NiMH's could then be used and laid flat above the ballast keel.
A weighty SLA mounted at around the waterline would not be too clever in a yacht that needs its ballast as low as possible.


If it's for an entirely different project you may disregard my ramblings.


Ned
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inertia

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Re: Will this work?
« Reply #5 on: February 08, 2016, 02:53:59 PM »

Personally I would resist using gel cells or any type of lead acid battery at all unless it still left a lot of ballast to be provided by some other means. They are heavy and have a low energy density. Even where the weight is not a problem you may well get a nicer handling model if you can put the ballast where you want rather than where a great lump of a battery forces you to have it.

And this is from a self-confessed tug fanatic! I rest my case after such erudite evidence from an expert witness.
DM
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Tug Fanatic

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Re: Will this work?
« Reply #6 on: February 08, 2016, 03:28:32 PM »

And this is from a self-confessed tug fanatic! I rest my case after such erudite evidence from an expert witness.
DM

Expert not. I am mainly a model aircraft guy but in boats tugs are just my thing. I have been around for a long time and I have learnt a lot from others and their mistakes. I have also made a few of my own.

Tugs are the case where I seem to need a lot of extra ballast so I would not be so worried in a model tug. They also have the capacity to hold relatively large unstressed batteries. If you look at a tug hull it is just designed for large lumps of battery but many other types on model hull are not. Keeping the centre of gravity low and distributing ballast to make the model sit and ride better are rarely a bad idea.

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Unsinkable 2

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Re: Will this work?
« Reply #7 on: February 08, 2016, 04:01:56 PM »

Microgyros, you are indeed correct I did miss out some information not intentionally just lack of understanding on my behalf......


Inertia I didn't realise that about gel cell batteries, I assumed a big bulky battery would have more to give than a 10 pack of nicads....... Again just lack of understanding on my part.


So, a 10 cell NiMH for the brushless motor connected to the ESC. this is then plugged into the receiver. So far so good :}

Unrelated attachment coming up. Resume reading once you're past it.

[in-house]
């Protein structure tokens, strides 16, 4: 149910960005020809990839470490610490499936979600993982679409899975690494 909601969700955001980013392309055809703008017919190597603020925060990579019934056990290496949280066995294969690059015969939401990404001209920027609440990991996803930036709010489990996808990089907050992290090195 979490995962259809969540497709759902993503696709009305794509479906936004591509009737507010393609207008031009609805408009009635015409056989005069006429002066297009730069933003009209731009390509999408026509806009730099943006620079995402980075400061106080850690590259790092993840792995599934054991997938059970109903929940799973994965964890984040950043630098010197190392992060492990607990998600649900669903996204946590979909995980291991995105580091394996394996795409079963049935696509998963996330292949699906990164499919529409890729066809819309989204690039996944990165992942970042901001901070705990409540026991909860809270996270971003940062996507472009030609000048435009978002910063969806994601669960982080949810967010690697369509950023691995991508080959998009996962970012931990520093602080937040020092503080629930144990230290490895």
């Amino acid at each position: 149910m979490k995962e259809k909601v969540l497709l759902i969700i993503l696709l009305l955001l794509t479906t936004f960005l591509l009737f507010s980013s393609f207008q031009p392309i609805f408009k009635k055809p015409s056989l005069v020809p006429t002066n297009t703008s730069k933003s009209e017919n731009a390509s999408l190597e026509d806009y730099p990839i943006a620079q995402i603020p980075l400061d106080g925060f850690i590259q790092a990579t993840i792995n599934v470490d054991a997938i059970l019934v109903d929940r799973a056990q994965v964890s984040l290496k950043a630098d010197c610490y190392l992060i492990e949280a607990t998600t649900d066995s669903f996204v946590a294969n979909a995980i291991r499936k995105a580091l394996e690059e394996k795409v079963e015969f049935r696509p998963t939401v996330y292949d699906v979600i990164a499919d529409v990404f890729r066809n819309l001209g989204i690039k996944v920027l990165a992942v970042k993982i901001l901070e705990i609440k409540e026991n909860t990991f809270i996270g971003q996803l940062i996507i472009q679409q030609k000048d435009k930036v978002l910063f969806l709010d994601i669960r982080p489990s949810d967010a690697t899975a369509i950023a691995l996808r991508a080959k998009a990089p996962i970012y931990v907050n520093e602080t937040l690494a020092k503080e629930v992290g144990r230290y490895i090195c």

Now then I have 4 sail winches, they have a working current of 0.3a to 0.35a and a stall current of 0.86a to 1.05a. Is the suggested separate battery pack per servo or enough to power them all for a decent sailing time?


The reason I am trying to avoid Lipos is because I want to charge my batteries whilst still in the model and I don't like doing that with Lipos! There may be a lot of space in the hull and 3 openings but 2 are blocked by servos and the large centre opening will have strings in the way. (Although if needs must I will fit a removable lipo under the strings) I'm just trying to find the best method to suit my situation and preferences. I'm beginning to understand and with all your help I'm sure I'll get there. Thanks! :-))


Netleyned you are quite right it is only a 'get me home motor' for my 'Alantis' so why a brushless. Well, when I started the build I had one in my workshop sitting there doing nothing. It was shiny, new, and got designed into my plan. I am learning as I go along (especially with boats) that just because it's a more modern invention that it isn't necessarily better, but it's been built in now and I don't want to start changing what's already been built. That's why. That's also why I ask all these questions now so that next time............ U2





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Tug Fanatic

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Re: Will this work?
« Reply #8 on: February 08, 2016, 04:24:05 PM »

Hang on a minute - slow down.

What exactly is the motor - what is its kv and what prop do you intend to connect to it?

Your winches draw a lot less current that I had expected. Hopefully one of the sailing guys will come in here. Is it fair to say that they would all tend to be working at the same time in which case we have a working load of around 1.3amps and a stall current of say 4amps? That does not require a particularly large battery. Higher capacity C cell NiMh batteries would easily do the job.